A Long Spoon December 18, 2014 A Long Spoon Jonathan L. Howard A Johannes Cabal story. Burnt Sugar December 10, 2014 Burnt Sugar Lish McBride Everyone knows about gingerbread houses. Father Christmas: A Wonder Tale of the North December 9, 2014 Father Christmas: A Wonder Tale of the North Charles Vess Happy Holidays from Tor.com Skin in the Game December 3, 2014 Skin in the Game Sabrina Vourvoulias Some monsters learn how to pass.
From The Blog
December 22, 2014
What is it Like to be a Malfoy Post-Battle of Hogwarts? Rowling Reveals All on Pottermore
Stubby the Rocket
December 18, 2014
Mistborn Fans Will Get TWO New Novels Next Year!
Tor.com
December 15, 2014
Steven Erikson: On Completing Malazan
Tor.com
December 12, 2014
When My Wife Put Her Face in a Fireball for Epic Fantasy
Brian Staveley
December 10, 2014
Even More Standalone Fantasy Fiction!
Stubby the Rocket
Tue
Dec 23 2014 12:00pm

Christmas in the Stars: Aliens Encounter the Holidays!

He-Man and She-Ra: A Christmas Special

Lots of shows decide they need a little Christmas come December, but they’re not quite sure how to do it. Do you talk about the big Jesus-shaped elephant in the room? Do you just focus on Santa? Do you, I don’t know, cast Juliana Hatfield as an angel or make miracles happen on Walker, Texas Ranger?

This late-December urge becomes extra fun when sci-fi shows try it—they don’t actually want to deal with the religious aspect of Christmas, but they still have to find a way to explain Santa and presents (and maybe just a dash of Christianity) to aliens who are already confused enough just trying to deal with humans. So most of them fall back on humans teaching aliens about “goodwill” or “being kind to others.” This leads to some amazing moments, as we’ll see.

[Click through for special holiday times with ALF!]

Tue
Dec 23 2014 11:00am

Sleeps With Monsters: Looking Back On 2014

sleeps with monsters 2014 year in review

At the time of writing, I’ve read approximately 230 new-to-me books in the past calendar year. Twenty-seven, according to my records, were nonfiction, and maybe another half-dozen were ARCs for books that won’t be out until next year. Of what’s left, a little over eighty were novels written or co-written by women published prior to 2014, and something over fifty were novels written or co-written by people who identify themselves as women and published in 2014.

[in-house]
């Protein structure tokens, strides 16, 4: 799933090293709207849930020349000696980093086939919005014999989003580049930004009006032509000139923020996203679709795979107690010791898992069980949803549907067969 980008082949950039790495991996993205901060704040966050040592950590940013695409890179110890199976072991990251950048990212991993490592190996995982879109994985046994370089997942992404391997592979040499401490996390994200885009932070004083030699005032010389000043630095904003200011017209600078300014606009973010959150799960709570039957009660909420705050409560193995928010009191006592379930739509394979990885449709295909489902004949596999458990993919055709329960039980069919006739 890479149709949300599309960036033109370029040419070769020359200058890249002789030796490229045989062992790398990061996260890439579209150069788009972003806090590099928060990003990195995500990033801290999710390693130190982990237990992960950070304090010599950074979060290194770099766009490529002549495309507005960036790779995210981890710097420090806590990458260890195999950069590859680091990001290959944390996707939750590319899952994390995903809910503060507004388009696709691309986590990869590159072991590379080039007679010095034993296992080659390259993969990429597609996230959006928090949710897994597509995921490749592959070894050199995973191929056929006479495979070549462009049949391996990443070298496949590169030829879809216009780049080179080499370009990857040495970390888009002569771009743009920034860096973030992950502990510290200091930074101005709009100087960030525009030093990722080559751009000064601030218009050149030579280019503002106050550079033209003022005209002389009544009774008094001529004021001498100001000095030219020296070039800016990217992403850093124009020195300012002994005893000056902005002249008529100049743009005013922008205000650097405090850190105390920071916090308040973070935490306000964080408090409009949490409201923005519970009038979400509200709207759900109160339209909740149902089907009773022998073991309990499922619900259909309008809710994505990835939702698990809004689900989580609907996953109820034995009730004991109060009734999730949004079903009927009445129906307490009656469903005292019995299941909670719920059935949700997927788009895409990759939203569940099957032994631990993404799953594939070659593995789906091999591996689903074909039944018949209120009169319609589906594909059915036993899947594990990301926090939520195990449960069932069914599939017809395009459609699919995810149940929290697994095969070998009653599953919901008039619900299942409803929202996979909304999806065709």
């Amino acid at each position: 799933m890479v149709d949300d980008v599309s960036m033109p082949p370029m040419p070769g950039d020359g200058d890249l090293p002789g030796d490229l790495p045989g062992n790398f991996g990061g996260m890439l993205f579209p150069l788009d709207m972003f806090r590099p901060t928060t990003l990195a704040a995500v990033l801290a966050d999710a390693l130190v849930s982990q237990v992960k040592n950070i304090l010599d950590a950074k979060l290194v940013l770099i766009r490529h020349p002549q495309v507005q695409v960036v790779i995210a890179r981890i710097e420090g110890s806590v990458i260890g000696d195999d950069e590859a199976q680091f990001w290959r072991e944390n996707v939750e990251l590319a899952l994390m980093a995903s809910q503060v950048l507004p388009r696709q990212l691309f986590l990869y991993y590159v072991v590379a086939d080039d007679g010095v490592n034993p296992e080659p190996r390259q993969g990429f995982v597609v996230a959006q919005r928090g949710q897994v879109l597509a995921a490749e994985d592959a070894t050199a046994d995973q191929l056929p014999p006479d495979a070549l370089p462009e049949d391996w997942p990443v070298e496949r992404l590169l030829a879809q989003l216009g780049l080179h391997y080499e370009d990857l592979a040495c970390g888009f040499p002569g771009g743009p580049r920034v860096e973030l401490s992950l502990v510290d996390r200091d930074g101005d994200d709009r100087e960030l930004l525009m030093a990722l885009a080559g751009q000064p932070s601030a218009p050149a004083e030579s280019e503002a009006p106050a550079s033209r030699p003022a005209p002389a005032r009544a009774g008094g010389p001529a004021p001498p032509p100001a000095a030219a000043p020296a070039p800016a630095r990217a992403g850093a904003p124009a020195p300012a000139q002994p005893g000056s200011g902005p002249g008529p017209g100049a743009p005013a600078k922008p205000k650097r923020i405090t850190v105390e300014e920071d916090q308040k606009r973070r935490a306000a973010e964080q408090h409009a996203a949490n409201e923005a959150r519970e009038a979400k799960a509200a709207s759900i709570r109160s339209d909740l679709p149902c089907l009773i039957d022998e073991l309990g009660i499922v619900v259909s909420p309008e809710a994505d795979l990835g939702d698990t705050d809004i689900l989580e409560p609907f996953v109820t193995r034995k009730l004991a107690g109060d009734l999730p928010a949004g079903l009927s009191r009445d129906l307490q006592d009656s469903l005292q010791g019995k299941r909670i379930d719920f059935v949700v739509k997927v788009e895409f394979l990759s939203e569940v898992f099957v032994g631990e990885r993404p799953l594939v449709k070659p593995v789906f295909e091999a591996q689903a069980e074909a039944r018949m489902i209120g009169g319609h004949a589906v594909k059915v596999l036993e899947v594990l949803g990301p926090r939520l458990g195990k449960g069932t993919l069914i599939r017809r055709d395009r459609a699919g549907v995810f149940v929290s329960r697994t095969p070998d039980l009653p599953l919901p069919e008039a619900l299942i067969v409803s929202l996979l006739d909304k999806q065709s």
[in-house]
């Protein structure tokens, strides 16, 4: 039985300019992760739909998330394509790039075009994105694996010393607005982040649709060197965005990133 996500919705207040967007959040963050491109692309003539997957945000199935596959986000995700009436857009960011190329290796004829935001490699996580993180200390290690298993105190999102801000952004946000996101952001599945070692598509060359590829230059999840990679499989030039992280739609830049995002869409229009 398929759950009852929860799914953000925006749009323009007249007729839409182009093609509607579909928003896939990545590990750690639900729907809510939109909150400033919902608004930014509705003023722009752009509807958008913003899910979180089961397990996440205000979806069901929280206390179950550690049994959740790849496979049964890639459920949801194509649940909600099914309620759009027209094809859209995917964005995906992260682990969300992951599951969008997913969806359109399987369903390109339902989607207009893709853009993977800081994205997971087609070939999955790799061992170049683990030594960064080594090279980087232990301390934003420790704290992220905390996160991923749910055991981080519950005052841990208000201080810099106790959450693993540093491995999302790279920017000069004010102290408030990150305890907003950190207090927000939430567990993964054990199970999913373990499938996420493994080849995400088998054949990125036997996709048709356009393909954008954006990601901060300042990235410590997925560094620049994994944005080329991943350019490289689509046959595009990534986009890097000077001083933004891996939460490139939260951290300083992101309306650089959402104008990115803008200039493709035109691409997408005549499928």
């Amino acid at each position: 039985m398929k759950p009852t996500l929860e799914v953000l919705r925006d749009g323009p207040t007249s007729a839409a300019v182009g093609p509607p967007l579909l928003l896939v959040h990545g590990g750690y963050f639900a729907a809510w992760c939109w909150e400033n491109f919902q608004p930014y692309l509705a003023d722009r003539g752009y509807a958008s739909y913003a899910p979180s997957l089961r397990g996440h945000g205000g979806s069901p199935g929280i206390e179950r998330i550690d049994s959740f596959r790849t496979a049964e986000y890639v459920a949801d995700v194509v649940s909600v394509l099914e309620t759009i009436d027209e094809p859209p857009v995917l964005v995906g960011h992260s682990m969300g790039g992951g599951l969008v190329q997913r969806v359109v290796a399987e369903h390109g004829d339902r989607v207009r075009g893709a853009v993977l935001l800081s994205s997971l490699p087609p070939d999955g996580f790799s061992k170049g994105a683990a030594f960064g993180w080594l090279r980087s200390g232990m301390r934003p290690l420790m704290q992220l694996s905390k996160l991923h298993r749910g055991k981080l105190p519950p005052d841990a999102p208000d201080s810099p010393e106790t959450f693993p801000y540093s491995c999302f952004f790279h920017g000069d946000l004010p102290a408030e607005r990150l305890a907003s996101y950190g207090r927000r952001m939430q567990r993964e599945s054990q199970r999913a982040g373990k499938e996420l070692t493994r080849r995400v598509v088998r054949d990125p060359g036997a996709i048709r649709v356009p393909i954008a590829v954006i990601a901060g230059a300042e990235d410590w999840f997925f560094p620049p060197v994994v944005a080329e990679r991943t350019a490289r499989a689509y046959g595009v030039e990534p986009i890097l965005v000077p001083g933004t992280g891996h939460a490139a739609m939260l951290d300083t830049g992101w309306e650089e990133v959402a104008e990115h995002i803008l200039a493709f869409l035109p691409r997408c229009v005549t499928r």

[What I want to do in this post is talk a little about the kinds of new books I read in 2014, and what I think were the best of them.]

Tue
Dec 23 2014 10:00am

God Bless Pastiche! The 7 Best Non-Traditional Christmas Carols of Film and TV

If I had a pet reindeer, or any kind of creature that resembled a fawn or Bambi-style animal, I’d name it Dickens. Come on. How adorable would it be to have a little pet deer named Dickens? Here Dickens! Come have a sugar cube! That’s a good little Dickens. What’s your favorite story? What’s that you say, “A Christmas Carol?” Well, I don’t feel like reading to you, because you’re a little deer, so let’s watch a movie or a TV special instead. Whatyda say?

And then, as a gift to Dickens, I would have to compile a list of movie and TV adaptations of Charles Dickens’s awesome book—A Christmas Carol—and I’d want those adaptations to be somehow a little bit different from their source material, because deers like stuff that’s new.

What are the best non-traditional versions of A Christmas Carol? These.

[Read more]

Tue
Dec 23 2014 9:00am

Legends & Lairs in Dungeons & Dragons 5th Edition’s “Monster Manual”

D&D monster manual 5th editionMost “monster manuals” are a perfect blend of “fluff and crunch,” of ideas and mechanics. I say perfect, because there is enough material in a decent monster book to satisfy those who are just looking for rules—perhaps just intending to re-skin the monster and call it something else to suit their homebrew campaign, even—and there is enough description and inspiration to interest someone who doesn’t even run the system but is enjoying the art, the ecology, the mythology and inspiration.

I think the Fifth Edition Dungeons and Dragons Monster Manual is a triumph of fluff, with story hooks that synthesize past edition’s mythology into well-packaged blocks. There is also a lot of great crunch here, but I am ready for the mechanics to go to the next level—they just need a little house ruling to get there, if you ask me.

[Read More]

Tue
Dec 23 2014 8:00am

Morning Roundup: Gracepoint Throws Out Doctor Who Easter Eggs for David Tennant Fans

David Tennant Gracepoint Easter egg Doctor Who